CALL FOR PAPERS
Special Issue: ‘Popular Music Education in Europe’ (to be published summer 2025)
Professor Lucy Green (Emerita Professor of Music Education, UCL, UK)
Dr Avra Pieridou Skoutella (C.C.R.S.M. Cyprus Centre for the Research and Study
Europe is comprised of over 50 sovereign states and dependent territories which, within and between themselves, have multifarious cultures, sub-cultures,
ethnic and religious groups, along with rich and diverse cultural heritage, values and customs, turbulent histories, and struggles of nationalist movements.
Some of its contemporary states and people have been trying for decades to unite the European people under the European Union’s umbrella against the
continuous influences of fragmentation, economic interests, histories, nationalism, and ideological and political dilemmas.
The current times pose challenges, with wars, financial crises, and intense immigrant phenomena. On the one hand, such circumstances largely leave
European people are limited or blocked by various forms of disadvantage from which they must constantly strive to liberate themselves. On the other hand,
they empower people’s motivation for connection and connectivity, for expression and resistance, for empathy and solidarity, for surviving and thriving.
In developing this Call for Papers, we are already faced with critical questions that we hope will be explored in the ensuing issue. What is popular music in
contemporary Europe? Where did it come from? Who is Europe today, musically? How do the different musical ecosystems of European countries, cultures
and sub-cultures influence and/or reflect popular music education? To what extent does music education in Europe acknowledge such influences? What is
the relationship between music education and popular music in different educational systems of each country? To what extent can we talk about ‘European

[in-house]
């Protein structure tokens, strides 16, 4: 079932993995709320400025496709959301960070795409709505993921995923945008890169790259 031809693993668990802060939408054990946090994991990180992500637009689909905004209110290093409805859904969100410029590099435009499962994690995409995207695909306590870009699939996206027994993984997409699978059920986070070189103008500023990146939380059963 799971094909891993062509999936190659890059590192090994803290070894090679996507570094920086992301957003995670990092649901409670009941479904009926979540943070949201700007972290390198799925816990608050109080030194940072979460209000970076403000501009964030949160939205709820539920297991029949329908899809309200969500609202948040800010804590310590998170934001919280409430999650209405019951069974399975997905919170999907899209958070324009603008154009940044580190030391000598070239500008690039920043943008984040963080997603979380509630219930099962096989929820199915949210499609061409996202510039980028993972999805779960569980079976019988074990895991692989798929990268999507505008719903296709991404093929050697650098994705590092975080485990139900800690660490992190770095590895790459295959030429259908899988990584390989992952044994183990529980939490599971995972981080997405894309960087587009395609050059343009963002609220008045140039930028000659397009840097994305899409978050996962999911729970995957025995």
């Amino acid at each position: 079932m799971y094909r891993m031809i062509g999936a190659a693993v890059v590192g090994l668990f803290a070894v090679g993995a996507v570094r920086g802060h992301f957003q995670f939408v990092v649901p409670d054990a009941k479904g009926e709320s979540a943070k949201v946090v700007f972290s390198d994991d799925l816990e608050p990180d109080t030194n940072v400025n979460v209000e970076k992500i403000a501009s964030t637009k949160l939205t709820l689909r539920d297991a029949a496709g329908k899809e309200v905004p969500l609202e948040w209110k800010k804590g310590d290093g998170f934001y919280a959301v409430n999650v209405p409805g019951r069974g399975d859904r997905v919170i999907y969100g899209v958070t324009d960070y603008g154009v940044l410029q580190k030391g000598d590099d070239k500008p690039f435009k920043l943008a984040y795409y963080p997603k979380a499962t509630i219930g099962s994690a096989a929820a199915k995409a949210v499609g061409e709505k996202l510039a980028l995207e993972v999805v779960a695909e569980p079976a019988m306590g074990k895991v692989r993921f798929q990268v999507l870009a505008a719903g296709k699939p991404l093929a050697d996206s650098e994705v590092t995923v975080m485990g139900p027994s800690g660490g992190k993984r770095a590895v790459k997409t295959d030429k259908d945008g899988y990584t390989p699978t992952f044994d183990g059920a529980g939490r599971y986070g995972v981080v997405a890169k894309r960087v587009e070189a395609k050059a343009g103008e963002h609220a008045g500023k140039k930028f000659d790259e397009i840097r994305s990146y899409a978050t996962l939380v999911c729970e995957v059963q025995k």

popular music’, or shall we talk about ‘Popular music in Europe’? Many more questions such as these are imaginable.
Music education in Europe is a diverse musical beehive (or beehives) which embraces a vast, colourful, fluid and vibrant spectrum of musical styles, cultures,
and practices departing from folk, religious, crossover, and composed music to popular music in all its manifestations. It produces, reproduces, negotiates,
articulates, and transforms values, ideas, customs, functions and uses, and major critical issues at each moment. In Taranto, Italy, one of the largest open-air
music festivals takes place yearly that blends tradition, history, folk melodies and rhythms with syncretic and hybrid music performances. Street Parade, the
World’s Largest Techno Party, takes place every August in Zurich, Switzerland, and big electronic music festivals happen in the Netherlands, Belgium, and
Romania, to mention a few. The UK hosts one of the largest popular music festivals in the world at Glastonbury. During the last several years, the music and
practices of immigrants and refugees who have inhabited the continent in large numbers have added to the picture. How does all of this reflect in different
music education contexts?
The topic is complex and vast, and this issue aims to provide a forum that can bring a range of perspectives from different European contexts together into
We invite contributions on, but not limited to, the following themes:
- Current situation of popular music education in different European countries
- Comparative perspectives across European countries and/or regions
- Cultural heritage, identities, belongingness, and popular music education in Europe
- Historical dimensions of popular music education in Europe
- Popular music education and European citizenship
- Critical issues of music education and popular music education (social justice, human rights, democracy, solidarity)
- Popular music education’s critical purposes for the creative future of European music
- Music ecosystems and community in Europe
- Immigrants and refugees to Europe and the role of popular music education in their lives
- Influence of European or global music industry and media on music education
- Interdisciplinary and transdisciplinary practices in European popular music education
- Creativities and technologies in European music education
- Popular music in European Higher Education, schools and other learning-and-teaching contexts
- The future of popular music education across European countries
Authors should submit manuscripts of between 4,000 and 6,000 words, although longer articles up to 8,000 will be considered (double-spaced, Times New
Roman,font size 12, including references). Please refer to the Intellect style guide when preparing a submission.
Full papers should be uploaded via the journal’s website at www.intellectbooks.com/journal-of-popular-music-education or using the submissions portal via
the JPME website by 1 September 2024. Review feedback by 15 November 2024 and submission of final manuscripts by 30 April 2025.